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Will Anything Do?

“So Jesus stood still and commanded him to be brought to him.And when he had come near, he asked him, saying, “What do you want me to do for you?”He said, “Lord, that I may receive my sight.” 
Luke 18:40-41, NKJV

A blind beggar sat beside the road near Jericho. When he heard people approaching, he was told, “Jesus is passing by.” The beggar cried out to him for mercy, but those accompanying Jesus said, “Be quiet.” The blind man was desperate. He was not about to let the one able to heal him pass by. He hollered even louder. Jesus stopped. He stood still and asked for the blind man to be brought to him. When others reached out to lead him, the beggar dropped his outer garment and ran to Jesus.

“What do you want me to do for you?”  Jesus asked.

“Lord, I want to see.” 

He spoke. “Receive your sight. Your faith has made you well.”

Immediately, the blind man could see. He followed Jesus out of the city glorifying God. Those that witnessed the miracle glorified him too.

What a beautiful account of our compassionate Savior. Yet, when reading the story, I thought it odd that Jesus stood still. Wouldn’t it have been easier for everyone, if he’d simply walked over and healed the blind man?

I’ve lived through times of extended trials when I’ve wanted to pound my fist and say, “Jesus, don’t just stand there—do something.” Perhaps, you’ve had those moments too.

Our daughter has Down syndrome. While growing up, she was outgoing and talkative, but around the age of twenty-six, her personality changed. She became despondent and withdrawn. No one in the medical community had answers for us—only educated guesses and an abundance of medications which worsened her condition.

We held out hope for years that our daughter would return to her previous self. “Why are you standing there, Jesus? Why don’t you do something?” We live with a new normal now. Jesus didn’t move as we had hoped, but he did move.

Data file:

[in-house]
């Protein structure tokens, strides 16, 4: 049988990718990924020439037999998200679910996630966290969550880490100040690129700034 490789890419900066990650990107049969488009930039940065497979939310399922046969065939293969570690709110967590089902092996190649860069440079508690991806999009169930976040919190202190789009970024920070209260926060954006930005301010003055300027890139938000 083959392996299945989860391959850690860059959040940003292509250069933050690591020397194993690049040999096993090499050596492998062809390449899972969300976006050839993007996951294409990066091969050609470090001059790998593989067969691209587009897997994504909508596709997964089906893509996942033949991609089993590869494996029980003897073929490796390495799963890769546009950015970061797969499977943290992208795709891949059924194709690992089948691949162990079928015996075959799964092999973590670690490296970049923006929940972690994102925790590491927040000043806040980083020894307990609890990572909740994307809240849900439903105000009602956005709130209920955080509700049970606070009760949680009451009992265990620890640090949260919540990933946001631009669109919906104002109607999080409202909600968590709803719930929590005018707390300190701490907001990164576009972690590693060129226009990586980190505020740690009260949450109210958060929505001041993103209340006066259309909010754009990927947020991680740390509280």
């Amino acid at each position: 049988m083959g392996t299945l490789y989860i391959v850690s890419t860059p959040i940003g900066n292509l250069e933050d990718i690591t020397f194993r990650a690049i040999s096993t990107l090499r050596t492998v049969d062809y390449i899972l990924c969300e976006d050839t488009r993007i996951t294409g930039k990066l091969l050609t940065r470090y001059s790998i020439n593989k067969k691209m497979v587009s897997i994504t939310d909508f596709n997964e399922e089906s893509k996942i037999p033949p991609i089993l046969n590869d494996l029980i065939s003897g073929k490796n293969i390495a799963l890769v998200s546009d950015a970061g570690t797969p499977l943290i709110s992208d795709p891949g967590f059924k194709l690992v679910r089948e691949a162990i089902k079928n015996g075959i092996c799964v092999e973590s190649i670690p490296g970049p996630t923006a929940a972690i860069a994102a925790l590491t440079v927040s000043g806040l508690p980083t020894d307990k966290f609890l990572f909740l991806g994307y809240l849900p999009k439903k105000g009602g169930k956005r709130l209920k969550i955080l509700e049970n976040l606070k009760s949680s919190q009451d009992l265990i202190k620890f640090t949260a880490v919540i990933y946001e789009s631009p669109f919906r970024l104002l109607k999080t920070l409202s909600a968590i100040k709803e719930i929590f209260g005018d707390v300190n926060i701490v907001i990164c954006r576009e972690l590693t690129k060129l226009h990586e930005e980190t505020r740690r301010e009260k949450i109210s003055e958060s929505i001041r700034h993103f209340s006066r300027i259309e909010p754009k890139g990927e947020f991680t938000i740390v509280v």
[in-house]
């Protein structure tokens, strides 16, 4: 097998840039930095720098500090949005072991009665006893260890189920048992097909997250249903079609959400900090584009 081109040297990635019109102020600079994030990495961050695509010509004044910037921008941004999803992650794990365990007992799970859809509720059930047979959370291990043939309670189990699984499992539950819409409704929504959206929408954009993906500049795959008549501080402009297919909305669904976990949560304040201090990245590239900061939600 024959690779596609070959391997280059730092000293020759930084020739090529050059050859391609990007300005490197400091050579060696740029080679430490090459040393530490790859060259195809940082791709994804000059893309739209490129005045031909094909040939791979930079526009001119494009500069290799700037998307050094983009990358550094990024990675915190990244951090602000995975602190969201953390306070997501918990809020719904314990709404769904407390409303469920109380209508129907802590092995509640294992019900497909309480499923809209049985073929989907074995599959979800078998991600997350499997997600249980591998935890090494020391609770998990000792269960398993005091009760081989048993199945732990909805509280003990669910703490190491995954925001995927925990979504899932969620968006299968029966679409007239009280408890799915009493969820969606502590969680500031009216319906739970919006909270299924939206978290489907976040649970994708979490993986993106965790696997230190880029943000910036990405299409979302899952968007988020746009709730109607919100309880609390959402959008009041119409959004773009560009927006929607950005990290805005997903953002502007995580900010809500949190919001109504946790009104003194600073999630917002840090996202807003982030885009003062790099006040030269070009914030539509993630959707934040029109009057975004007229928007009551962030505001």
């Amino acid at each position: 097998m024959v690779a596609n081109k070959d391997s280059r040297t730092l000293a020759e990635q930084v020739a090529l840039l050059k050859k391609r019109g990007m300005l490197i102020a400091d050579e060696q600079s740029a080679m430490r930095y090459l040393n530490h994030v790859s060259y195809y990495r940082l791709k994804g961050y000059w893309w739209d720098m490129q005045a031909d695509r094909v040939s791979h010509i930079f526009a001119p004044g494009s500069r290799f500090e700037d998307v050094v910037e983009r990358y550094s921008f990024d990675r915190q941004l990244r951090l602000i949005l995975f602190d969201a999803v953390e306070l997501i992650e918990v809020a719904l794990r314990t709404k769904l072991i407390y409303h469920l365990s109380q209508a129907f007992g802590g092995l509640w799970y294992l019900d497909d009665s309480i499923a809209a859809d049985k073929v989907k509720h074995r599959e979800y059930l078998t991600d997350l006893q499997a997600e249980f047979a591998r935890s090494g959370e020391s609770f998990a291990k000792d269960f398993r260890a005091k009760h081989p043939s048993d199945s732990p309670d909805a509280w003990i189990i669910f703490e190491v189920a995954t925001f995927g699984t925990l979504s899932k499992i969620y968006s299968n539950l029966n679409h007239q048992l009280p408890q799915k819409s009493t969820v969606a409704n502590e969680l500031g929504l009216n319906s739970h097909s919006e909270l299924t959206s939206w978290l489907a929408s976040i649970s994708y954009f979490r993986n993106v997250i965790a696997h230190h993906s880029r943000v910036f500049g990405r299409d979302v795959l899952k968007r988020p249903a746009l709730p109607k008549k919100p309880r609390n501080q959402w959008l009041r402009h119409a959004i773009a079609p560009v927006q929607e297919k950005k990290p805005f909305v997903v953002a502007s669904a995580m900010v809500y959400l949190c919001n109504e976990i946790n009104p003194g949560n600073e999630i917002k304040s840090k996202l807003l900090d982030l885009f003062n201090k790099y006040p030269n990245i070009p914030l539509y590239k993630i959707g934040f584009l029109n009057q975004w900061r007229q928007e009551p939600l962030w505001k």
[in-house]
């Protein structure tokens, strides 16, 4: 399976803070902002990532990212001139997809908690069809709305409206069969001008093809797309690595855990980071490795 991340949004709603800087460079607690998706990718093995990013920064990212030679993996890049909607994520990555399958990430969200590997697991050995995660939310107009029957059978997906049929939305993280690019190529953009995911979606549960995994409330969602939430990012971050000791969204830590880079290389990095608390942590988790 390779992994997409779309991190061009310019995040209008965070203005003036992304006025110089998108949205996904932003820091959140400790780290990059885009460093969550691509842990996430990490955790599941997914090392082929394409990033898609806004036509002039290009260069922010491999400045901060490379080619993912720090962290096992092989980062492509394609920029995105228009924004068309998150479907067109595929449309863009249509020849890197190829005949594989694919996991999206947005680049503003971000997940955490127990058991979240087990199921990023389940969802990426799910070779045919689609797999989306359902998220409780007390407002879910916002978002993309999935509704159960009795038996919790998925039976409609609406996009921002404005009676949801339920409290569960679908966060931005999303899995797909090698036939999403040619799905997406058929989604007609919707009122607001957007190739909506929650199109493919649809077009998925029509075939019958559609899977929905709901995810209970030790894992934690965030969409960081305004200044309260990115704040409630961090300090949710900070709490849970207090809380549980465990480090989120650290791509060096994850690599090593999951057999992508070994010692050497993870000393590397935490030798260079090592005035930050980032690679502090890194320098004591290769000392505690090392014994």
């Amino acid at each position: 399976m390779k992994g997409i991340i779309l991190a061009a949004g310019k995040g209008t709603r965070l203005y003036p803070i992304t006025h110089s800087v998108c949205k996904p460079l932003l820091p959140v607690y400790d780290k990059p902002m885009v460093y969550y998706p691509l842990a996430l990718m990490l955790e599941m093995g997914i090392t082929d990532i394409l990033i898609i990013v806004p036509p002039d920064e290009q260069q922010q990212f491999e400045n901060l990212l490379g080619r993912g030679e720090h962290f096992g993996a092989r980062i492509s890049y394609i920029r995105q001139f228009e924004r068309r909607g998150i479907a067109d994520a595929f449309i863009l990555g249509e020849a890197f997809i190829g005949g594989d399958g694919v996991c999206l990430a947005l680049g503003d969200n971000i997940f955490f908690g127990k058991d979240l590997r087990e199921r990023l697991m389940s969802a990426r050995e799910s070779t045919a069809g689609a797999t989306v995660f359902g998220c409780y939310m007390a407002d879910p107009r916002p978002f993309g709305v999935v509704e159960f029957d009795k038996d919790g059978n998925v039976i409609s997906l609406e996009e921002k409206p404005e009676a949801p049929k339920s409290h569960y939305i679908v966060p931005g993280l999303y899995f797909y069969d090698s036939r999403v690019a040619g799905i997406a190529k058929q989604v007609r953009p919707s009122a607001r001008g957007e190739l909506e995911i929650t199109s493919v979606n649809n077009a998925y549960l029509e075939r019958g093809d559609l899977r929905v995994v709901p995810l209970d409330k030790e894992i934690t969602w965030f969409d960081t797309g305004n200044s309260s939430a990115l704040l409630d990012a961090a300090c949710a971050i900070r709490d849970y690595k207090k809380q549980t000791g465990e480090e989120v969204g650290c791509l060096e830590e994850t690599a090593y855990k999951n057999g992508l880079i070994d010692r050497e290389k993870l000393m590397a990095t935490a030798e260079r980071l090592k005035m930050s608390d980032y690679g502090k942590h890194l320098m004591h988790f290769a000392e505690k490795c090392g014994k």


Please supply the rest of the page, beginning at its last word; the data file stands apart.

We’re grateful our daughter is no longer despondent. By God’s loving mercy and grace, she’s happy—without the aid of medications. She still talks very little and seldom initiates conversation. Not because she can’t. She simply chooses not to. When there’s something she needs or wants, she prefers to point. That’s when we insist, “Use your words.”

So why does Jesus stand still? Perhaps, so we’ll see our need for his mercy. It’s in times of desperation that we exhibit a profound faith in his ability to meet our needs, drop all that hinders, and run to his side.

Jesus asks, “What is it you want me to do for you?” 

Don’t let him pass by. Use your words. If Jesus doesn’t give you what you want, I can assure you, he’ll give you something far better. He’ll give you what you need. Now that’s a reason to praise him.

Go ahead. Don’t just stand there. Use your words.

Blessings,

Starr

Judge Not!

“Do not judge others, so that God will not judge you, for God will judge you in the same way you judge others, and He will apply to you the same rules you apply to others”.
Matthew 7:1-2 GNT

As I rounded the corner while on my morning walk in the neighborhood, a car came barreling out of its driveway like a crazy person. Another car had just turned onto the street, saw the car, and stopped, patiently waiting for the speedy car to go on its way. My first thoughts were, “How rude! Man, they need to slow down before someone gets hurt! Some people care about nothing but themselves driving like that in this subdivision!”

The rushing car, with dark tinted windows, sped down the street and was gone. It all happened so fast; I couldn’t tell you who was in the car, how many were in the car, what they looked like, nothing. All I know is that I heaped lots of judgmental and critical thoughts upon them for a few seconds.